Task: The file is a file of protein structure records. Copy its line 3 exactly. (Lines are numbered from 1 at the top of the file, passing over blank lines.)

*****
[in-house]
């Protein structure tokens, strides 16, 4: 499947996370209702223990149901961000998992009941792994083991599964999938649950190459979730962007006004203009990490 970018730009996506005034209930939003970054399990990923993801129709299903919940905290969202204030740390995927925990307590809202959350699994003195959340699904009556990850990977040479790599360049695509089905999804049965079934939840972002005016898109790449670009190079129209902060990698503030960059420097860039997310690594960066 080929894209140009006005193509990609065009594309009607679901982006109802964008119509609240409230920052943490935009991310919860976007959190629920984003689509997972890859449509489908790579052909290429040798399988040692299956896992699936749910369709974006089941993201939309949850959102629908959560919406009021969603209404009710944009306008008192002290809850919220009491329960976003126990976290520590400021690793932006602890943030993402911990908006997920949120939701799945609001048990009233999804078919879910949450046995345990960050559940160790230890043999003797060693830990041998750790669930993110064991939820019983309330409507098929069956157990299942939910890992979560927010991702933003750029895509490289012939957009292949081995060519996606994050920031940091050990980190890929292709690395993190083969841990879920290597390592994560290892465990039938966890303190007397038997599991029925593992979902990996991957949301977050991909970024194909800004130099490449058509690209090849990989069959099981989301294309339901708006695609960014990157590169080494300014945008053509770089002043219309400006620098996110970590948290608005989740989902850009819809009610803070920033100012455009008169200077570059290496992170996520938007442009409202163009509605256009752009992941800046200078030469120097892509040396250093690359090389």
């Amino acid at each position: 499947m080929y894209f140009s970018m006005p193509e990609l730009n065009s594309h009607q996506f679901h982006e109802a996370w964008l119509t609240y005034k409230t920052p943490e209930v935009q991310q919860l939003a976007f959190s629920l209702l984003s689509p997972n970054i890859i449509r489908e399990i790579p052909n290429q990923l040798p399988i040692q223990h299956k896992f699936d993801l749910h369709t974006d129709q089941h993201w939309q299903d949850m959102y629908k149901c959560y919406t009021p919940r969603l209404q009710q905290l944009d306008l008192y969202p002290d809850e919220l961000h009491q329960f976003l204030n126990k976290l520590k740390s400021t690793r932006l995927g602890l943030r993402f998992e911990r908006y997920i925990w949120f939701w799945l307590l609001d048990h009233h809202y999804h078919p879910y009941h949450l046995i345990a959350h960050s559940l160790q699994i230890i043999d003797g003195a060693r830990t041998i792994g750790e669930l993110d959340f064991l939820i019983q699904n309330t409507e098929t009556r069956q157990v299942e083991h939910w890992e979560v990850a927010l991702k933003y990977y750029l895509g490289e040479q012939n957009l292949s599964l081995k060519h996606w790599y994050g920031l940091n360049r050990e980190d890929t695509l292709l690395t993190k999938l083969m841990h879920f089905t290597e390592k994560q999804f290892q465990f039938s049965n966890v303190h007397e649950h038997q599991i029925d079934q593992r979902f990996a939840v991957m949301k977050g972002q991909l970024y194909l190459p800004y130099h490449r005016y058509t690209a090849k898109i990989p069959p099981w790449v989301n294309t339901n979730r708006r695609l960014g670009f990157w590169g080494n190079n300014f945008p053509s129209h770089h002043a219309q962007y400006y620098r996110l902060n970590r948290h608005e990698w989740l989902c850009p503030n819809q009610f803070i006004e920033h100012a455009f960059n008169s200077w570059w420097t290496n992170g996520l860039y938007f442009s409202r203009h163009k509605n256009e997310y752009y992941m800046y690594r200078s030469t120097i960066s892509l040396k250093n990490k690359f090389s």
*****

């Amino acid at each position: 499947m080929y894209f140009s970018m006005p193509e990609l730009n065009s594309h009607q996506f679901h982006e109802a996370w964008l119509t609240y005034k409230t920052p943490e209930v935009q991310q919860l939003a976007f959190s629920l209702l984003s689509p997972n970054i890859i449509r489908e399990i790579p052909n290429q990923l040798p399988i040692q223990h299956k896992f699936d993801l749910h369709t974006d129709q089941h993201w939309q299903d949850m959102y629908k149901c959560y919406t009021p919940r969603l209404q009710q905290l944009d306008l008192y969202p002290d809850e919220l961000h009491q329960f976003l204030n126990k976290l520590k740390s400021t690793r932006l995927g602890l943030r993402f998992e911990r908006y997920i925990w949120f939701w799945l307590l609001d048990h009233h809202y999804h078919p879910y009941h949450l046995i345990a959350h960050s559940l160790q699994i230890i043999d003797g003195a060693r830990t041998i792994g750790e669930l993110d959340f064991l939820i019983q699904n309330t409507e098929t009556r069956q157990v299942e083991h939910w890992e979560v990850a927010l991702k933003y990977y750029l895509g490289e040479q012939n957009l292949s599964l081995k060519h996606w790599y994050g920031l940091n360049r050990e980190d890929t695509l292709l690395t993190k999938l083969m841990h879920f089905t290597e390592k994560q999804f290892q465990f039938s049965n966890v303190h007397e649950h038997q599991i029925d079934q593992r979902f990996a939840v991957m949301k977050g972002q991909l970024y194909l190459p800004y130099h490449r005016y058509t690209a090849k898109i990989p069959p099981w790449v989301n294309t339901n979730r708006r695609l960014g670009f990157w590169g080494n190079n300014f945008p053509s129209h770089h002043a219309q962007y400006y620098r996110l902060n970590r948290h608005e990698w989740l989902c850009p503030n819809q009610f803070i006004e920033h100012a455009f960059n008169s200077w570059w420097t290496n992170g996520l860039y938007f442009s409202r203009h163009k509605n256009e997310y752009y992941m800046y690594r200078s030469t120097i960066s892509l040396k250093n990490k690359f090389s």